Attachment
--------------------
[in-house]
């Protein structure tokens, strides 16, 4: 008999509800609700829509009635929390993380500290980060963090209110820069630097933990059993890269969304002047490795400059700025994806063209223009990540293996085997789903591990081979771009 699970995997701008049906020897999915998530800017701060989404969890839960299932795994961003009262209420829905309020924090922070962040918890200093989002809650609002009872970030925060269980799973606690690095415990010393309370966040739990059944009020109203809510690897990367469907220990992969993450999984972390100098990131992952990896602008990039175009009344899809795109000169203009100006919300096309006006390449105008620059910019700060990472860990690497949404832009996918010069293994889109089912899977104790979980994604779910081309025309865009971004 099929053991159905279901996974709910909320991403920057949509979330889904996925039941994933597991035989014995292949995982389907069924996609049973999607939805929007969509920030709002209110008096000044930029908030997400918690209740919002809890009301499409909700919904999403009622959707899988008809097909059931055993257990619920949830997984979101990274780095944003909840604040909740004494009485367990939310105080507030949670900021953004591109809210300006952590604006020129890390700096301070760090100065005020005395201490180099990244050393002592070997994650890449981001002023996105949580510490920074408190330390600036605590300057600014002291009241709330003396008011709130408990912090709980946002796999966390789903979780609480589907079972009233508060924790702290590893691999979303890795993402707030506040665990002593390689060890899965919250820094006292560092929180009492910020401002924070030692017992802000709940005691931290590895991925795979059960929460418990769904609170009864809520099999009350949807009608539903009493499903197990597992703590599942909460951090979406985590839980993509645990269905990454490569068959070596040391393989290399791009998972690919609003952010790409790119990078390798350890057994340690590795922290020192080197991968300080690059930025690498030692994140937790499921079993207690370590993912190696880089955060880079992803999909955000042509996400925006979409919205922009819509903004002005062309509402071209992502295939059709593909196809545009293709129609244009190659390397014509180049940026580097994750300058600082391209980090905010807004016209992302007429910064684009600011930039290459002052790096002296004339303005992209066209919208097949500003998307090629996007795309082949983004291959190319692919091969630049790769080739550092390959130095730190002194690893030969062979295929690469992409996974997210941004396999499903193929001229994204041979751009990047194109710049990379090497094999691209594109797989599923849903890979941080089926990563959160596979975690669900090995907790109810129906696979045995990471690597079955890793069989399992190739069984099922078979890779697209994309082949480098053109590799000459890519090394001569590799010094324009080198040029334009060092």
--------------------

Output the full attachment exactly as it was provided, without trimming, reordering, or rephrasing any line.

[in-house]
């Protein structure tokens, strides 16, 4: 008999509800609700829509009635929390993380500290980060963090209110820069630097933990059993890269969304002047490795400059700025994806063209223009990540293996085997789903591990081979771009 699970995997701008049906020897999915998530800017701060989404969890839960299932795994961003009262209420829905309020924090922070962040918890200093989002809650609002009872970030925060269980799973606690690095415990010393309370966040739990059944009020109203809510690897990367469907220990992969993450999984972390100098990131992952990896602008990039175009009344899809795109000169203009100006919300096309006006390449105008620059910019700060990472860990690497949404832009996918010069293994889109089912899977104790979980994604779910081309025309865009971004 099929053991159905279901996974709910909320991403920057949509979330889904996925039941994933597991035989014995292949995982389907069924996609049973999607939805929007969509920030709002209110008096000044930029908030997400918690209740919002809890009301499409909700919904999403009622959707899988008809097909059931055993257990619920949830997984979101990274780095944003909840604040909740004494009485367990939310105080507030949670900021953004591109809210300006952590604006020129890390700096301070760090100065005020005395201490180099990244050393002592070997994650890449981001002023996105949580510490920074408190330390600036605590300057600014002291009241709330003396008011709130408990912090709980946002796999966390789903979780609480589907079972009233508060924790702290590893691999979303890795993402707030506040665990002593390689060890899965919250820094006292560092929180009492910020401002924070030692017992802000709940005691931290590895991925795979059960929460418990769904609170009864809520099999009350949807009608539903009493499903197990597992703590599942909460951090979406985590839980993509645990269905990454490569068959070596040391393989290399791009998972690919609003952010790409790119990078390798350890057994340690590795922290020192080197991968300080690059930025690498030692994140937790499921079993207690370590993912190696880089955060880079992803999909955000042509996400925006979409919205922009819509903004002005062309509402071209992502295939059709593909196809545009293709129609244009190659390397014509180049940026580097994750300058600082391209980090905010807004016209992302007429910064684009600011930039290459002052790096002296004339303005992209066209919208097949500003998307090629996007795309082949983004291959190319692919091969630049790769080739550092390959130095730190002194690893030969062979295929690469992409996974997210941004396999499903193929001229994204041979751009990047194109710049990379090497094999691209594109797989599923849903890979941080089926990563959160596979975690669900090995907790109810129906696979045995990471690597079955890793069989399992190739069984099922078979890779697209994309082949480098053109590799000459890519090394001569590799010094324009080198040029334009060092």